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The Red Flags: Catching Borderline Personality Disorder Symptoms

borderline personality disorder symptoms

The Red Flags: Catching Borderline Personality Disorder Symptoms

Teenagers are typically predictable in their unpredictability. One moment they’re slamming the door in your face–the next, they’re acting like the sweet child they used to be all the time. Adolescence is a roller-coaster of social and hormonal factors, making it a perfect recipe for instability–but sometimes it’s more than instability. It can be hard for parents to discern between borderline personality disorder symptoms and regular teen moodiness.

Through our years of experience combined with studies and research, we’ve compiled a list of borderline personality disorder symptoms to watch for.

How to tell if it’s not just “teen angst”

A teen’s mood is rarely “stable,” but there’s a difference between your son slamming the door in your face and more extreme behaviors. A teen with borderline personality disorder will have more frequent and more drastic behavioral issues–and these issues will interfere with their school, social, and working life.

For example, a teen without borderline personality disorder may get mad, slam the door in your face, and seeth for an hour or so. A teen with the disorder may get mad, slam the door, and proceed to use drugs or alcohol to cope with the emotions. This is because teens with this disorder really struggle to work through these intense emotions, causing them to lash out in dangerous ways.

Identifying borderline personality disorder symptoms

borderline personality disorder symptomsFor someone to be officially diagnosed with borderline personality disorder, they must show 5 out of the 9 criteria in the DSM-5. The symptoms vary, but usually last for more than a year, are unrelated to a separate psychiatric disorder, and include seriously poor regulation of behavior and mood.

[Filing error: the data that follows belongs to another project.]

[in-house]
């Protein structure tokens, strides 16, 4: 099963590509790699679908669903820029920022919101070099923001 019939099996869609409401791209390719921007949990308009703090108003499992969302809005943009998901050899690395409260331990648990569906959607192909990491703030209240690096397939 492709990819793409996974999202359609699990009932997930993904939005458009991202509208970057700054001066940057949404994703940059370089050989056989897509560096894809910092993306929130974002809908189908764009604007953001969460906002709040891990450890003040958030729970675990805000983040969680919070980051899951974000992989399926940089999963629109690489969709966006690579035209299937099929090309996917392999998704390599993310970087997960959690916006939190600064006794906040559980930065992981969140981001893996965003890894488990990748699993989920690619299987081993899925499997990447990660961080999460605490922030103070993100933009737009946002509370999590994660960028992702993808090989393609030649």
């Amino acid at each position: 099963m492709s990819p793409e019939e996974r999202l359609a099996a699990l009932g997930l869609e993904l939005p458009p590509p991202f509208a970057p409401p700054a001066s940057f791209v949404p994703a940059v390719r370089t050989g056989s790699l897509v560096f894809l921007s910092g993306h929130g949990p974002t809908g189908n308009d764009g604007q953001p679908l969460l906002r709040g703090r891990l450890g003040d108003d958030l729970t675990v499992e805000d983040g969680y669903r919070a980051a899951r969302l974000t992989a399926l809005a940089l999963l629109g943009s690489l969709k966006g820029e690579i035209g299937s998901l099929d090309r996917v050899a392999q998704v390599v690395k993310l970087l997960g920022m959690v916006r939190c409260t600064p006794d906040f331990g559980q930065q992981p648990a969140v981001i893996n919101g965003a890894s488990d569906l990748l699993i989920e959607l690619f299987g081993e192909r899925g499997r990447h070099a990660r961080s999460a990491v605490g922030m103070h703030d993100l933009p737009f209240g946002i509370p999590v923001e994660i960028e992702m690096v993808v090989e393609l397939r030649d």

Borderline personality disorder symptoms include:

  1. Distressed efforts to avoid real or imagined abandonment.
  2. Pattern of unstable, extreme interpersonal relationships defined by going between idealization and devaluation.
  3. Persistently unable to form a stable self-image or sense of self.
  4. Drastically impulsive in at least two possibly self-damaging areas (substance abuse, reckless driving, disordered eating, sex).
  5. Self-harming or suicidal behavior, gestures, or threats.
  6. Instability often brought on by reactivity of mood (ex. Intense episodic irritability or anxiety lasting a few hours or more than a few days).
  7. Recurring feelings of emptiness.
  8. Frequent intense, inappropriate anger or issues controlling temper.
  9. Severe dissociative symptoms or stress-related paranoia.

If you believe you’ve recognized borderline personality disorder symptoms in your child, it’s critical to reach out to a professional for further guidance.

ViewPoint is here for your family

ViewPoint Center is an assessment center for teens, ages 12 to 17. At ViewPoint Center, we provide treatment through superior assessment, diagnosis, treatment, and stabilization–all in a personalized environment for your child in crisis. We strive to provide the best help for troubled teens through the most efficient and effective methods available. Our goal is to help your child through this hard time.  

Before ViewPoint, families are often frustrated and lost. Varying doctors and therapists with a range of advice, diagnoses, and plans leaves parents and children unsure of where to turn. At ViewPoint, we centralize all of the different diagnoses, and create a comprehensive report for you and your family to get back on track. Let us help you.

For more information about how we treat borderline personality disorder symptoms at ViewPoint Center, contact us today at 801-825-5222.

 

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